They make it home, tense but safe, and Jack's dad gives him an attaboy that ends the rough day on a decent note; but Jack sees that he wants to be a better father than his dad was to him, poisoning him with his emotional abuse. And so that's how we got the dream hero dad that was Jack; but obviously he wasn't perfect. Past seasons already tackled the alcoholism that was, in a way, passed down to Jack from his father and that he, in a way, passed down to Kevin. Now this episode looks at how he passed down these traumatic experiencesto Kevin, accidentally becoming the overbearing dad he never wanted to be.
If you remember from the past, young Kevin struggled at football only for his dad to push him to attend a football camp, in the process telling Rebecca (and an secretly listening Kevin) that he doesn't want his son to be soft and give up easily. Now it's time for camp; but Kevin doesn't seem excited at all. Instead, he's clearly stressed and in his head, to the point that he starts throwing up in their hotel room bathroom from all the pressure and worry. Jack suddenly realizes that he's inadvertedly become his dad, ruining a joyful activity with his oppressive pressure. So the two go to a local pub, grab dinner and actually talk about Kevin's feelings about football, about his expectations, about how his father will always be proud of him no matter what happens with football and about how his coach has actually been cruel, calling him stupid at practice as toxic motivation.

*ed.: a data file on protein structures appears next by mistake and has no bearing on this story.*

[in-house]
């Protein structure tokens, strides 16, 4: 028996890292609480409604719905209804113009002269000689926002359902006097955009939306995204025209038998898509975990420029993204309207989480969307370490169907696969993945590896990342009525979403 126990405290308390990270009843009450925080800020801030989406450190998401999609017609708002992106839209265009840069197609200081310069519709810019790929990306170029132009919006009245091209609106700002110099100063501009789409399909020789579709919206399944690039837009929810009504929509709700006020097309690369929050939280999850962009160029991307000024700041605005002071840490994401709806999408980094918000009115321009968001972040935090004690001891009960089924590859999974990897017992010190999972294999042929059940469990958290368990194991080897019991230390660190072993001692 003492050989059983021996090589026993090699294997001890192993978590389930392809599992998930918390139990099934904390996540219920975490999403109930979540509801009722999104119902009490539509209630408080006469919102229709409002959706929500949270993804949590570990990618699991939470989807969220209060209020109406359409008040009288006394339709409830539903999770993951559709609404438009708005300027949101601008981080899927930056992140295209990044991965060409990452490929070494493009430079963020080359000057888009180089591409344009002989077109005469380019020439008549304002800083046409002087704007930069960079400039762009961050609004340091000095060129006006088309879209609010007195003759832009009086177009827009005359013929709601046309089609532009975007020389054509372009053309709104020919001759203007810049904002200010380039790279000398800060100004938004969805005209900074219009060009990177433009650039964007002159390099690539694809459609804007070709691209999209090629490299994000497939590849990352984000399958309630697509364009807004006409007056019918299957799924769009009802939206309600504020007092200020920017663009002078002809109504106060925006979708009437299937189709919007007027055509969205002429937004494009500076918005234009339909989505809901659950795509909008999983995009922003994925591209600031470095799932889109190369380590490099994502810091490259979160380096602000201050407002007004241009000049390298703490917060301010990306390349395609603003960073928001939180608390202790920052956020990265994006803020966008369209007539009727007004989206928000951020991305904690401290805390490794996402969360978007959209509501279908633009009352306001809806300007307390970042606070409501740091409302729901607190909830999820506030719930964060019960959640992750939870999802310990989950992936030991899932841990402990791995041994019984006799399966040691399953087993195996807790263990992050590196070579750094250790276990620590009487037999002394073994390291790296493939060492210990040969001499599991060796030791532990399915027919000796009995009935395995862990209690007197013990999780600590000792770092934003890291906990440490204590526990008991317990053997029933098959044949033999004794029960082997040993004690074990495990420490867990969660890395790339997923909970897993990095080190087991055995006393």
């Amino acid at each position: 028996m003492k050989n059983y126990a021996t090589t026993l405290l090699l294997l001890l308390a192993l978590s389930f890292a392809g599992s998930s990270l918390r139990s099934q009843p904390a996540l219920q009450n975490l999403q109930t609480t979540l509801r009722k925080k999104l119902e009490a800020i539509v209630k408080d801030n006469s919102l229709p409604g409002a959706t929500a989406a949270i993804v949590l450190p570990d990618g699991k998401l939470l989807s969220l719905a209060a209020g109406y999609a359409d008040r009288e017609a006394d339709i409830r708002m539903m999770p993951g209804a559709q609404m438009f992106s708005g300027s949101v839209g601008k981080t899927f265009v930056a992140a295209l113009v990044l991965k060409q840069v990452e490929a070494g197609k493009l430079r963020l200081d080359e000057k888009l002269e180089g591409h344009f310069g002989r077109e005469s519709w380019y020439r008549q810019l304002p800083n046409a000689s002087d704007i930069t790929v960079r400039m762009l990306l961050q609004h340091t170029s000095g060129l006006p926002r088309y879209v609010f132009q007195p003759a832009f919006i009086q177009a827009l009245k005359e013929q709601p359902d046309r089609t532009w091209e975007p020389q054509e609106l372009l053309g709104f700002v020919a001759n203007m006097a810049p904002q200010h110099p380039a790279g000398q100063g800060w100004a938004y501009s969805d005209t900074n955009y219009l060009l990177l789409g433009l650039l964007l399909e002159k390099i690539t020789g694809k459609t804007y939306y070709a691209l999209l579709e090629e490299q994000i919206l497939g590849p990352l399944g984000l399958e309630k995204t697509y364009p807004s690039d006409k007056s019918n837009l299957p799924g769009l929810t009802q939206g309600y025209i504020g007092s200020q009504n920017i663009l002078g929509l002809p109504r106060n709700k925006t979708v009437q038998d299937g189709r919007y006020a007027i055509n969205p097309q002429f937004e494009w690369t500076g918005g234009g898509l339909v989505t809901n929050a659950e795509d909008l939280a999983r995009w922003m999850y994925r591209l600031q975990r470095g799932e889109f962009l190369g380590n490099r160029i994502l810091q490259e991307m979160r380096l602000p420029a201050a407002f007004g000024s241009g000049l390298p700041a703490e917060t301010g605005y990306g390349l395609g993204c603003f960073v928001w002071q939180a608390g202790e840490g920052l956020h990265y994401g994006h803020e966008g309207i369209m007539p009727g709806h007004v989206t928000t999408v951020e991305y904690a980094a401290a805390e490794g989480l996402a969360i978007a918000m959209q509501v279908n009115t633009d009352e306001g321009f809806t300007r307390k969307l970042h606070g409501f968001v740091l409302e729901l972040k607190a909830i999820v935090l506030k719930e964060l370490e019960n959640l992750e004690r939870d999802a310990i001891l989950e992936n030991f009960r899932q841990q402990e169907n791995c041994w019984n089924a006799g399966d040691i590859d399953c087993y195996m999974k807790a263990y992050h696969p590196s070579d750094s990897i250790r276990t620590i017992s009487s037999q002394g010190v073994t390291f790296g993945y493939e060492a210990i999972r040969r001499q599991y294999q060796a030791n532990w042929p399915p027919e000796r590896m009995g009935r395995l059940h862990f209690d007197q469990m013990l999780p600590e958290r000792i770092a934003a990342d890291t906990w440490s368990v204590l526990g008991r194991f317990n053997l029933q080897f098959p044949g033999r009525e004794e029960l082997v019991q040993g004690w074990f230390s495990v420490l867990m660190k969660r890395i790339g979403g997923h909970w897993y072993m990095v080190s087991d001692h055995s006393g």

Sure, there's a satisfying button with Jack peacefully but sternly confronting his son's coach. But the highlight of this segment comes with that really nice, nuanced conversation at the bar: a father learning to listen, relate and speak to his son like his father never did with him and a son learning more about his father and how he hopes to be in the future.
It's wonderful and thoughtful not only in the scene's words but in the way it also shows what gets passed down through relationships, especially in family – the good and the bad. There's the adorable way that Kevin replicates Jack's way of removing his straw from his soda, showing how Kevin idolizes his father even more after that formative moment. But there's also the haunting backdrop of the bar, the drinks ominously foreshadowing the alcoholism that Jack and Kevin will also share, a chain of addiction that wasn't broken despite Jack's good intentions.